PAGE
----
Americans have many reasons to mourn the death of Queen Elizabeth II, one of the few truly noble figures on the contemporary world stage. We were deeply touched by her
On May 13, 1981, Pope John Paul II had lunch in the papal apartment with Dr. Jerome Lejeune, the renowned French pediatrician and geneticist who identified the chromosomal abnormality that
Prior to June 24, 2022, the U.S. Supreme Court’s most important civil rights decision was handed down on May 17, 1954. Then, in Brown v. Board of Education of Topeka, the
With a gracious assist from former Kansas governor Sam Brownback, I had the privilege of a personal tour of the Dwight D. Eisenhower Presidential Museum in Abilene this past March.
A friend once posed an intriguing hypothetical to Pope John Paul II. Suppose the entire Bible were destroyed. What one sentence or phrase would you want preserved for humanity’s future?
Archbishop Arthur Roche, prefect of the Vatican’s Congregation for Divine Worship, recently sent the world’s bishops instructions regulating local usage of the Traditional Latin Mass. Those instructions were intended to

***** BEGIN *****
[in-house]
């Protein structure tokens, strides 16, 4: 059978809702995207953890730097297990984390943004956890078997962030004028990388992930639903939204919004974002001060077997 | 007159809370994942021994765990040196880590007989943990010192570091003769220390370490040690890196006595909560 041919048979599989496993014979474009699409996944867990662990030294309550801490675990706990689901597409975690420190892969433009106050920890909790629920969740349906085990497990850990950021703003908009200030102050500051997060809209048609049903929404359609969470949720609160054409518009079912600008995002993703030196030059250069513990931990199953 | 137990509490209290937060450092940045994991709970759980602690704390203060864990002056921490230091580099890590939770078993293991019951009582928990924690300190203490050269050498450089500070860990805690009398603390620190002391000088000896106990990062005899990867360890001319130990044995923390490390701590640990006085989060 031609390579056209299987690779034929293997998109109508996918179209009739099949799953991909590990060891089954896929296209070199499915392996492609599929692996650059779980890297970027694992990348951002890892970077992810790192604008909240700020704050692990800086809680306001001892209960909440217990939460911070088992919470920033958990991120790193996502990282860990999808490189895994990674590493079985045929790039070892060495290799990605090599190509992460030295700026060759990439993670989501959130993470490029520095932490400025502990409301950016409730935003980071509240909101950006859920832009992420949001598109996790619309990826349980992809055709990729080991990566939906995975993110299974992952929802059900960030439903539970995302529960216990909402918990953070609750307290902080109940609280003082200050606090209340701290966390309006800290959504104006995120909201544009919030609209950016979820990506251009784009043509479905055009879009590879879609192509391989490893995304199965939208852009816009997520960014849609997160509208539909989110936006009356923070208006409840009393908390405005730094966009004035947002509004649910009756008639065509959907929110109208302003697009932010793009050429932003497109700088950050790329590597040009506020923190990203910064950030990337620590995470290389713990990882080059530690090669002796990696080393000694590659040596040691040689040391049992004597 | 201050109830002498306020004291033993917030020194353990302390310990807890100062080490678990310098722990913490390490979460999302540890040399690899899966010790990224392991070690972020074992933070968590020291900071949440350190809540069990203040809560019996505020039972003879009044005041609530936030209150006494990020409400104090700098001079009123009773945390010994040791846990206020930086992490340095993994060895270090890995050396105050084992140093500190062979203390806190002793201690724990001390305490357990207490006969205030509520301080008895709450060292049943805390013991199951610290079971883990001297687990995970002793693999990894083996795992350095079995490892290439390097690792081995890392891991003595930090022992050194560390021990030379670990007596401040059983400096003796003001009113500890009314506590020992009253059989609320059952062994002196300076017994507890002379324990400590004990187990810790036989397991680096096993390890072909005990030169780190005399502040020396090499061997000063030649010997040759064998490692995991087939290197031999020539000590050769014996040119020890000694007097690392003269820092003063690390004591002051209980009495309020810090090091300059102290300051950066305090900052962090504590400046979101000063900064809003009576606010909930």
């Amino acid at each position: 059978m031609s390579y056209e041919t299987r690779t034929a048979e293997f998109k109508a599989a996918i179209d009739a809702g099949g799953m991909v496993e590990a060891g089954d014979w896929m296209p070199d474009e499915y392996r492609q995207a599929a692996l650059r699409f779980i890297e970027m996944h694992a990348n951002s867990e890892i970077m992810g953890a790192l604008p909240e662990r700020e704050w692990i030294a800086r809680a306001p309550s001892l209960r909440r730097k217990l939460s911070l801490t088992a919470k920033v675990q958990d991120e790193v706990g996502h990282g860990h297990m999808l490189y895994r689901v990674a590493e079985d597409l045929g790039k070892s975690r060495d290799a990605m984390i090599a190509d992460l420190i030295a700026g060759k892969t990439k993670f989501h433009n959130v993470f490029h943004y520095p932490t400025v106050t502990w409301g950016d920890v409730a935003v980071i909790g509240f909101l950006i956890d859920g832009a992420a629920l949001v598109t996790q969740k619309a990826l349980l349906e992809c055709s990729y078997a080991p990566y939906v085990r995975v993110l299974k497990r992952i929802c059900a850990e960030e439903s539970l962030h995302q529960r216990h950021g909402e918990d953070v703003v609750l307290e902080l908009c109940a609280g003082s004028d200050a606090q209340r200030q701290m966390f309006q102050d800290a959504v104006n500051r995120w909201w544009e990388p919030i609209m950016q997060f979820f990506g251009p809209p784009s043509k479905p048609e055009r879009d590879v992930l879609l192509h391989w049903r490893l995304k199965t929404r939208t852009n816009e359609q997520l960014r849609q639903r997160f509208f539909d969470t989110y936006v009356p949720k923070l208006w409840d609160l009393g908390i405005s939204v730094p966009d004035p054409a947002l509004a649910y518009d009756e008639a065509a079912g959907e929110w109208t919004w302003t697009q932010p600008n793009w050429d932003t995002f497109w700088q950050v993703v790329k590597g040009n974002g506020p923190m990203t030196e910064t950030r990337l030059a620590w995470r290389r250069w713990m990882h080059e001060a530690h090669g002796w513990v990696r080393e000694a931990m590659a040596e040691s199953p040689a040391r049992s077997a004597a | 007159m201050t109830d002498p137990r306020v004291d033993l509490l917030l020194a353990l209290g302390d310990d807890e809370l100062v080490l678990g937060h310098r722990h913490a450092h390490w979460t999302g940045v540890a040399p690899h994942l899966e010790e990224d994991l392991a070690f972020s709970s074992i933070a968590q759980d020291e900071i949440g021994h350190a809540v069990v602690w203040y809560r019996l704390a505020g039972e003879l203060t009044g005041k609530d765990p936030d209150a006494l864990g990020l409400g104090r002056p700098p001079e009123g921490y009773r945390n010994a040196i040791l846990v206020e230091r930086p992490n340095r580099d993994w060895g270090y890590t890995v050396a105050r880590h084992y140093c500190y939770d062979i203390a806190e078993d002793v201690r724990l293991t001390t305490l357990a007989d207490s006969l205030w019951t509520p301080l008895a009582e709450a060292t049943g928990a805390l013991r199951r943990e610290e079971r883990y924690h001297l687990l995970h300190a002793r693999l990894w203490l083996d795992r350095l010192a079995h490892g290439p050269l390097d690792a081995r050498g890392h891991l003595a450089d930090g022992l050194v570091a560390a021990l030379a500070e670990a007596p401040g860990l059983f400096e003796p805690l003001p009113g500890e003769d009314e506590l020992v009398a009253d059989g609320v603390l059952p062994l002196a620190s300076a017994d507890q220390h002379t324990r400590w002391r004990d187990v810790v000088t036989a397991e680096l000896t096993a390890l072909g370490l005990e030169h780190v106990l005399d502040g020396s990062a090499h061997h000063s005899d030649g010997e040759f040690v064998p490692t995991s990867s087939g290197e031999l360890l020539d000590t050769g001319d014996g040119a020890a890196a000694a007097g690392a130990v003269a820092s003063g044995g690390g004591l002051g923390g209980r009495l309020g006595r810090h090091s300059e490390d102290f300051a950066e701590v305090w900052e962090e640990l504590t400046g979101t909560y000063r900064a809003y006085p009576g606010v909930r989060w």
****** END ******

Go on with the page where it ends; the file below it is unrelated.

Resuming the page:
Despite being immersed for over thirty years in the study of modern Polish history, I must confess that I’d never heard of the heroic Ulma family until recently. I’ll get
A common misconception holds that early “modernity” invented the “individual”: the idea that everyone is a someone with a unique identity independent of family, tribe, racial group, or nation. And
While history is always full of surprises, including happy ones, I must confess that I’m not full of Pentecostal joy as I consider the next twelve months. World politics are
The most moving feature of the Flight 93 National Memorial in Shanksville, Pennsylvania, is the pictures of the forty brave men and women who lost their lives on September 11,